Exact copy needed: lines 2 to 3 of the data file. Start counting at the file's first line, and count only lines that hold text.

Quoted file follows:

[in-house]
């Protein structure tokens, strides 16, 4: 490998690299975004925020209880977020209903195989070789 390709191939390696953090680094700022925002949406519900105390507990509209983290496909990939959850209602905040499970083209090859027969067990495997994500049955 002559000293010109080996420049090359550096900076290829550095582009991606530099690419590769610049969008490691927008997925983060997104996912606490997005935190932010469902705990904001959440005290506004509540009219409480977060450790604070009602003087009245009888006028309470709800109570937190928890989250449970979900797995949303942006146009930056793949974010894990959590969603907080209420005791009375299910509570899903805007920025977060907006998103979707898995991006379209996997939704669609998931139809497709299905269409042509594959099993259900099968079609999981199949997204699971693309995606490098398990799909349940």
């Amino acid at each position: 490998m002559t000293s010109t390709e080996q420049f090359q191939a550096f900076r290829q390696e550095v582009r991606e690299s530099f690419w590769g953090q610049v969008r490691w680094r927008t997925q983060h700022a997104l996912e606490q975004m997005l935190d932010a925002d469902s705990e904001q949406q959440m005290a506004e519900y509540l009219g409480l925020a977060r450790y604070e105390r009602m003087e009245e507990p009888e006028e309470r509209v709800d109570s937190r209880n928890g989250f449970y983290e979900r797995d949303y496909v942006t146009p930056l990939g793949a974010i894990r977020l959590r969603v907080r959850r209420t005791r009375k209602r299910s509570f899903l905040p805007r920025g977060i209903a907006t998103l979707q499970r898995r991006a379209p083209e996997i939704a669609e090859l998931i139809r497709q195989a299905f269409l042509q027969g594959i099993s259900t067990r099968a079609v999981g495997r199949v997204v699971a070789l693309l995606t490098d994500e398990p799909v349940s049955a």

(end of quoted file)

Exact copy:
């Protein structure tokens, strides 16, 4: 490998690299975004925020209880977020209903195989070789 390709191939390696953090680094700022925002949406519900105390507990509209983290496909990939959850209602905040499970083209090859027969067990495997994500049955 002559000293010109080996420049090359550096900076290829550095582009991606530099690419590769610049969008490691927008997925983060997104996912606490997005935190932010469902705990904001959440005290506004509540009219409480977060450790604070009602003087009245009888006028309470709800109570937190928890989250449970979900797995949303942006146009930056793949974010894990959590969603907080209420005791009375299910509570899903805007920025977060907006998103979707898995991006379209996997939704669609998931139809497709299905269409042509594959099993259900099968079609999981199949997204699971693309995606490098398990799909349940």
């Amino acid at each position: 490998m002559t000293s010109t390709e080996q420049f090359q191939a550096f900076r290829q390696e550095v582009r991606e690299s530099f690419w590769g953090q610049v969008r490691w680094r927008t997925q983060h700022a997104l996912e606490q975004m997005l935190d932010a925002d469902s705990e904001q949406q959440m005290a506004e519900y509540l009219g409480l925020a977060r450790y604070e105390r009602m003087e009245e507990p009888e006028e309470r509209v709800d109570s937190r209880n928890g989250f449970y983290e979900r797995d949303y496909v942006t146009p930056l990939g793949a974010i894990r977020l959590r969603v907080r959850r209420t005791r009375k209602r299910s509570f899903l905040p805007r920025g977060i209903a907006t998103l979707q499970r898995r991006a379209p083209e996997i939704a669609e090859l998931i139809r497709q195989a299905f269409l042509q027969g594959i099993s259900t067990r099968a079609v999981g495997r199949v997204v699971a070789l693309l995606t490098d994500e398990p799909v349940s049955a």